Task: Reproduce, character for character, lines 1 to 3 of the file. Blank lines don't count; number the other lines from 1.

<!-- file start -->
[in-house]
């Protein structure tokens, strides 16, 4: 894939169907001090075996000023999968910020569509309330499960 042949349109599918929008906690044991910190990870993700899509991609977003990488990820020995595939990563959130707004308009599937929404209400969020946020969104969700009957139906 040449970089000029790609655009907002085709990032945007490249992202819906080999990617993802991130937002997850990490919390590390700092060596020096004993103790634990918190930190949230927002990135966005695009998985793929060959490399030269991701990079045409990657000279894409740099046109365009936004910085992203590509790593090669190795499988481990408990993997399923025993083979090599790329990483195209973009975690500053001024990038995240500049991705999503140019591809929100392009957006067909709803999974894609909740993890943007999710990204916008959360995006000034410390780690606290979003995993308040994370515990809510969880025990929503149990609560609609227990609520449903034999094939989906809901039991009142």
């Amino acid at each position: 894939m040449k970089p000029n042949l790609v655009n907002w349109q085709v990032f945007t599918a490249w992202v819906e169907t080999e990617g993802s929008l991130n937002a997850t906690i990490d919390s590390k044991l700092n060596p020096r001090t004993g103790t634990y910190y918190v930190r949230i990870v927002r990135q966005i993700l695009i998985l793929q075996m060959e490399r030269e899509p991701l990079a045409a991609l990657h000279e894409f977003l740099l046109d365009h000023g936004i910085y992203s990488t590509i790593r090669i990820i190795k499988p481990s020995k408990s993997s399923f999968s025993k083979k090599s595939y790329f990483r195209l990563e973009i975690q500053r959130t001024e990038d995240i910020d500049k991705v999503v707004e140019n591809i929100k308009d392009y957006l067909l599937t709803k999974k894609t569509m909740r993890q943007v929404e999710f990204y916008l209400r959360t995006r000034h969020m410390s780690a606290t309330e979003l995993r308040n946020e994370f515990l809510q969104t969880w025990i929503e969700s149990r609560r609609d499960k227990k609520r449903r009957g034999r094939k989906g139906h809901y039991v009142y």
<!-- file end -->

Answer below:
[in-house]
């Protein structure tokens, strides 16, 4: 894939169907001090075996000023999968910020569509309330499960 042949349109599918929008906690044991910190990870993700899509991609977003990488990820020995595939990563959130707004308009599937929404209400969020946020969104969700009957139906 040449970089000029790609655009907002085709990032945007490249992202819906080999990617993802991130937002997850990490919390590390700092060596020096004993103790634990918190930190949230927002990135966005695009998985793929060959490399030269991701990079045409990657000279894409740099046109365009936004910085992203590509790593090669190795499988481990408990993997399923025993083979090599790329990483195209973009975690500053001024990038995240500049991705999503140019591809929100392009957006067909709803999974894609909740993890943007999710990204916008959360995006000034410390780690606290979003995993308040994370515990809510969880025990929503149990609560609609227990609520449903034999094939989906809901039991009142």
């Amino acid at each position: 894939m040449k970089p000029n042949l790609v655009n907002w349109q085709v990032f945007t599918a490249w992202v819906e169907t080999e990617g993802s929008l991130n937002a997850t906690i990490d919390s590390k044991l700092n060596p020096r001090t004993g103790t634990y910190y918190v930190r949230i990870v927002r990135q966005i993700l695009i998985l793929q075996m060959e490399r030269e899509p991701l990079a045409a991609l990657h000279e894409f977003l740099l046109d365009h000023g936004i910085y992203s990488t590509i790593r090669i990820i190795k499988p481990s020995k408990s993997s399923f999968s025993k083979k090599s595939y790329f990483r195209l990563e973009i975690q500053r959130t001024e990038d995240i910020d500049k991705v999503v707004e140019n591809i929100k308009d392009y957006l067909l599937t709803k999974k894609t569509m909740r993890q943007v929404e999710f990204y916008l209400r959360t995006r000034h969020m410390s780690a606290t309330e979003l995993r308040n946020e994370f515990l809510q969104t969880w025990i929503e969700s149990r609560r609609d499960k227990k609520r449903r009957g034999r094939k989906g139906h809901y039991v009142y």